This is the answer I worked out in
arXiv:1406.5909

**Theorem**
Let $y: [0,c] \to \mathbb{R}$, be any $C^n$ function which satisfies the differential inequality
$$
y^{(n)}+a_1(x) y^{(n-1)}+\cdots+ a_{n}(x) y\ge 0, \qquad(1)
$$
and the initial conditions
$$
y^{(i)}=0, \textrm{ for } i=0,1,\cdots,n-1,
$$
where the coefficients $\{a_i(x)\}$ are Lipschitz.
Then there is some constant $b$, $0<b\le c$, dependent on the coefficients $\{a_i(x)\}$ but independent of $y$, such that for every $y$ and every $i=0,\cdots, n-1$ we have $y^{(i)}\ge 0$ on $[0,b]$. Moreover, the equality $y=0$ holds on the whole interval $[0,b]$ if and only if the equality in (1) holds on the whole interval $[0,b]$.

**Proof**
Let us denote with $L$ the linear differential operator on the left-hand side of (1). Let $K(x,\xi)$ be the Cauchy function, that is the function defined on the triangle $0\le \xi \le x < c/2$ which solves $L K=0$ for every $\xi \in[0,c/2)$ with initial condition
$$
K(\xi,\xi)=K^{(1)}(\xi,\xi)=\cdots=K^{(n-2)}(\xi,\xi)=0, \quad K^{(n-1)}(\xi,\xi)=1,
$$
where these derivatives are with respect to $x$. This function is well defined because it is equivalently determined by the linear system of first-order differential equations in the dependent variables $(K^\xi_0, K^\xi_1, K^\xi_2,\cdots, K^\xi_{n-1}) : [0,c/2]\to \mathbb{R}$
\begin{align*}
\frac{d}{ds}{K^\xi}_0&=K^\xi_1, \\
\cdots &\\
\frac{d}{ds}{K^\xi}_{n-2}&= K^\xi_{n-1},\\
\frac{d}{ds} {K^\xi}_{n-1}&=- a_1(s+\xi) K^\xi_{n-1}-a_2(s+\xi) K^\xi_{n-2}\cdots-a_n(s+\xi) K^\xi_0 .
\end{align*}
where $s+\xi=x$, under the initial condition
$$
K^\xi_0(0)=K^\xi_1(0)=\cdots=K^\xi_{n-2}(0)=0, \quad K^\xi_{n-1}(0)=1.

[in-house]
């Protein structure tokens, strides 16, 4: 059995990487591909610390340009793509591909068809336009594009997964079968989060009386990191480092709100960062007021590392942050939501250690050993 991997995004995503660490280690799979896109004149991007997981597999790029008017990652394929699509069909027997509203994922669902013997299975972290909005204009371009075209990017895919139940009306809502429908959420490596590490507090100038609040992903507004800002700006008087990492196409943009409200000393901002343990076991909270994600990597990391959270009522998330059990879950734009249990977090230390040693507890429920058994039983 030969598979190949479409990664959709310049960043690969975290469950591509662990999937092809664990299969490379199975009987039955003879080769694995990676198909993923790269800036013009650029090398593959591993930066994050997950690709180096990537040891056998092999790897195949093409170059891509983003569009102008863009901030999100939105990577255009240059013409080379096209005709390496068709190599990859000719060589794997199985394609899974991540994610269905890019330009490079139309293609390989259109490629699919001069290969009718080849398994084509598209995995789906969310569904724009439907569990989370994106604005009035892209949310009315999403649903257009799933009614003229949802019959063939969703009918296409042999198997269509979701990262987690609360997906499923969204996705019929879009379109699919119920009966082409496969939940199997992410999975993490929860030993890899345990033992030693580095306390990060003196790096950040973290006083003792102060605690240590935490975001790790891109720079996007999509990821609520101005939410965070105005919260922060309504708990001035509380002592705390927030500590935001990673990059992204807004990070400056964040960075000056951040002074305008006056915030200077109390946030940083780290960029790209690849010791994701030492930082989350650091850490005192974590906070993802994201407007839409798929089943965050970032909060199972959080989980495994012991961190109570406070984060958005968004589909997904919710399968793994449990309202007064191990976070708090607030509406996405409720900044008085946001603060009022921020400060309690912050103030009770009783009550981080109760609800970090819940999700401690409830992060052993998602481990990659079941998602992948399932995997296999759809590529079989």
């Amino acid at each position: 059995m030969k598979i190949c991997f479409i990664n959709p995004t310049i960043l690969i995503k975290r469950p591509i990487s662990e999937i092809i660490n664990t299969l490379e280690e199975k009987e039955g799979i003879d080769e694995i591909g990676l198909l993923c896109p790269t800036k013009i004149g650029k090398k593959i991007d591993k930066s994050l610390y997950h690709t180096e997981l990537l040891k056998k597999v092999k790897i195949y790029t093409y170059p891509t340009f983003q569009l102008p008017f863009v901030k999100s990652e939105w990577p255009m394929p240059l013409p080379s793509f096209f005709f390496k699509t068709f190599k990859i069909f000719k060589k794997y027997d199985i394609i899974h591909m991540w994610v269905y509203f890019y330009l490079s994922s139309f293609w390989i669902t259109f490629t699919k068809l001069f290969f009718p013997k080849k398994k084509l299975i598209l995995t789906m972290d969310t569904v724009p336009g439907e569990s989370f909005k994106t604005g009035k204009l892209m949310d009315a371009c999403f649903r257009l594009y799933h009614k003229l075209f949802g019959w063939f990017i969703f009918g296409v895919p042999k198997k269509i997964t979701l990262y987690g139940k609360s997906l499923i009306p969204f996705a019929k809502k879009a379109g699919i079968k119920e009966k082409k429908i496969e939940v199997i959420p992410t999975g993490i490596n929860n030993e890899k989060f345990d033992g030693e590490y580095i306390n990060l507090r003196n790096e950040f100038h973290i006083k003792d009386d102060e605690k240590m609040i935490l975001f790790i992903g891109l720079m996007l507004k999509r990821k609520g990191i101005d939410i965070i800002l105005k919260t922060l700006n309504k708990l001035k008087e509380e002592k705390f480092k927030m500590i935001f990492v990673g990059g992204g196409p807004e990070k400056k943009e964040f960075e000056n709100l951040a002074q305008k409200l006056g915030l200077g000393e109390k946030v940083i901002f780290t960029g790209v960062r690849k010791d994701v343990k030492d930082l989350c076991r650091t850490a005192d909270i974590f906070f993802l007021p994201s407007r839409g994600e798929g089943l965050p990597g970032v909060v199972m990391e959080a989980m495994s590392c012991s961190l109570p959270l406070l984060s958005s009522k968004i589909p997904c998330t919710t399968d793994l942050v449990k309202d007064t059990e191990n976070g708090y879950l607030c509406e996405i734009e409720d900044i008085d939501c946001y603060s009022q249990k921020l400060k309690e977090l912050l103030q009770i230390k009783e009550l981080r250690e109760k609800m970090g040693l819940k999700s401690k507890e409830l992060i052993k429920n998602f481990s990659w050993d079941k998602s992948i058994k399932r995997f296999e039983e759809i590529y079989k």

$$
Indeed, there is one and only one solution by the Picard-Lindel\"of theorem (Cor. 5.1 in Hartman 1964 *Ordinary Differential Equations*), and so we obtain our desired Cauchy function once we set $K(x,\xi)=K^\xi_0(x-\xi)$ (thus $K^{(i)}(x,\xi)=K^\xi_i(x-\xi)$). Moreover, the above system of first-order differential equations is Lipschitz also with respect to the external parameter $\xi$, thus its solution $(K^\xi_0, K^\xi_1, K^\xi_2,\cdots, K^\xi_{n-1}) $ has a Lipschitz dependence on $(s,\xi)$ (this is Peano's theorem; if the $a$s are $C^1$ then one can infer that the $K$s are $C^1$ too (Theor. 3.1 in Hartman (1964) *Ordinary Differential Equations*), for the Lipschitz case see (Lang 1995, *Differential and Riemannian manifolds* or Cartan 1971 *Differential Calculus*). The function $K^{(n-1)}(x,\xi)$ is continuous in both $(x,\xi)$ on the triangle $0\le \xi \le x < c/2$ and in particular at $(0,0)$. Since $K^{(n-1)}(0,0)=1>0$, there is some neighborhood of $(0,0)$ (in the product topology) over which $K^{(n-1)}$ is positive, and hence a triangle $0\le \xi \le x < b\le c/2$ over which $K^{(n-1)}$ is positive. But on the diagonal $K^{(i)}$, $i=1,\cdots, n-2$, vanishes so upon integration on $x$ we obtain that $K^{(i)}$, is positive on $0\le \xi < x < b$ for every $i=1,\cdots, n-1$.

From the assumption we have that $Ly\ge 0$, where $Ly$ is continuous. The uniqueness of the solution to the differential equation $L y= f$ implies the easily verifiable formula
$$
y(x)=\int_0^x K(x,\xi) Ly(\xi) \, d \xi ,
$$
which under differentiation gives more generally
$$
y^{(i)}(x)=\int_0^x K^{(i)}(x,\xi) Ly(\xi)\, d \xi , \qquad i=0,1,\cdots, n-1,
$$
thus $y^{(i)}\ge 0$ on $[0,b]$, and the equality $y=0$ on $[0,b]$ is possible only if $Ly=0$ on $[0,b]$. $\square$